#   sexM     0.5530537  0.0366979  15.070  < 2e-16 ***
#   sexF:age 0.0077433  0.0029413   2.633  0.00852 ** 
#   sexM:age 0.0017959  0.0009501   1.890  0.05882 . 

## Example B: No intercept, age included as a predictor
glm2 <- glm(died ~ sex + age + sex:age - 1, data = dat)
summary(glm2)
#Coefficients:
#             Estimate Std. Error t value Pr(>|t|)    
#   sexF      0.299433   0.123656   2.421  0.01552 *  
#   sexM      0.553054   0.036698  15.070  < 2e-16 ***
#   age       0.007743   0.002941   2.633  0.00852 ** 
#   sexM:age -0.005947   0.003091  -1.924  0.05444 . 

## Example C: With intercept, age included as a predictor
glm3 <- glm(died ~ sex + age + sex:age, data = dat)
summary(glm3)
#Coefficients:
#                Estimate Std. Error t value Pr(>|t|)   
#   (Intercept)  0.299433   0.123656   2.421  0.01552 * 
#   sexM         0.253621   0.128987   1.966  0.04937 * 
#   age          0.007743   0.002941   2.633  0.00852 **
#   sexM:age    -0.005947   0.003091  -1.924  0.05444 .

Note in the examples how the reported coefficients change depending on the terms included. I believe that Example C is probably the model you are interested in, unless you have good reason otherwise. We will ignore questions of statistical or practical significance and causation for the sake of clarity, focusing on interaction coefficient interpretation instead.

  • The risk of death is 0.254 greater for males compared to females.
  • The risk of death increases 0.008 per year of age.
  • The increase in risk of death is 0.006 less per year of age among males compared to females.

(Also note that the intercept is rather meaningless here. It is, I believe, the risk of death among females at age 0.)

In more lay terms, age increases the risk of death among females more so than among males. However, on average, males are at higher risk of death compared to females.

Update

Just to round out the coefficient interpretations for Examples A and B:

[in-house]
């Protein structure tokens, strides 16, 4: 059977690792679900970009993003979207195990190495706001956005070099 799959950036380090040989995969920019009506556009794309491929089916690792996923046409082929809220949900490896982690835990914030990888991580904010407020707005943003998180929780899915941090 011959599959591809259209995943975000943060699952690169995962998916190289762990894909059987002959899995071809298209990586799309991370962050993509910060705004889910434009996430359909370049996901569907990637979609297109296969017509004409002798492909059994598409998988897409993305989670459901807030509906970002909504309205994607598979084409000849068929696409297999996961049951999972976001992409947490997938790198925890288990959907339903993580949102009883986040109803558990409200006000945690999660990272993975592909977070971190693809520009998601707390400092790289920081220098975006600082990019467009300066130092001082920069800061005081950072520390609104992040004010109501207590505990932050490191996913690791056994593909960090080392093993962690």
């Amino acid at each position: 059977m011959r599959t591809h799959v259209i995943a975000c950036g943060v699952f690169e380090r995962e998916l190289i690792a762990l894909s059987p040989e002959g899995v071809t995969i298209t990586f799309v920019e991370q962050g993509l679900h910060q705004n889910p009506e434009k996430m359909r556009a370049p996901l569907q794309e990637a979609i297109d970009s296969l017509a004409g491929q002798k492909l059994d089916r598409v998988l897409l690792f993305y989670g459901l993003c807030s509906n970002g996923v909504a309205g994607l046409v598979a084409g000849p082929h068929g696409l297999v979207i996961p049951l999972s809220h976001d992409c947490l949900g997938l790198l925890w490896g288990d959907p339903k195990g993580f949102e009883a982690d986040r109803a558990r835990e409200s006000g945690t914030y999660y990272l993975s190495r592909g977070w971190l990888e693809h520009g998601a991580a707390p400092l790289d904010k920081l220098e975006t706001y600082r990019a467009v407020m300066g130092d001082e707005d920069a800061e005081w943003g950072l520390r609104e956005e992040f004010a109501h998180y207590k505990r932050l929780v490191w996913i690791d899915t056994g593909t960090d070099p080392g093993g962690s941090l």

Example A:

  • The risk of death among females at age 0 is 0.299
  • The risk of death among males at age 0 is 0.553
  • Each additional year of age increases risk by 0.008 among females
  • Each additional year of age increases risk by 0.002 among males

While the first two coefficients are rather meaningless, due to the extrapolation of age to 0, the difference between 0.553 and 0.299 is 0.254, which is the sexM coefficient in Example C. Also, 0.002 - 0.008 is -0.006, which is the sexM:age interaction coefficient in Examples B and C.

Example B:

  • The risk of death among females at age 0 is 0.299
  • The risk of death among males at age 0 is 0.553
  • The risk of death increases 0.008 per year of age.
  • The increase in risk of death is 0.006 less per year of age among males compared to females.

Further update

To bring this back to your original question:

Intercept: .724
[Gender = 1.00]: .140
[Gender = 2.00]: 0
[Gender = 1.00] * Income: .620
[Gender = 2.00] * Income: .690
  • The risk of purchasing among females at income 0 is 0.724
  • The risk of purchasing among males is 0.140 greater than females
  • Each additional unit income increases risk of purchase by 0.620 among males
  • Each additional unit income increases risk of purchase by 0.690 among females

Thus:

  • The increase in risk of purchasing per unit income is 0.690 - 0.620 = 0.070 greater among females compared to males

Note

As whuber notes in comments above, proper interpretation of the coefficients assumes you have looked into proper regression diagnostics, you can defend your model, and that the data are from a valid study. For example, instead of linear regression, logistic or poisson regression (with standard errors calculated with a sandwich estimator) would be much better, as the outcome is binary.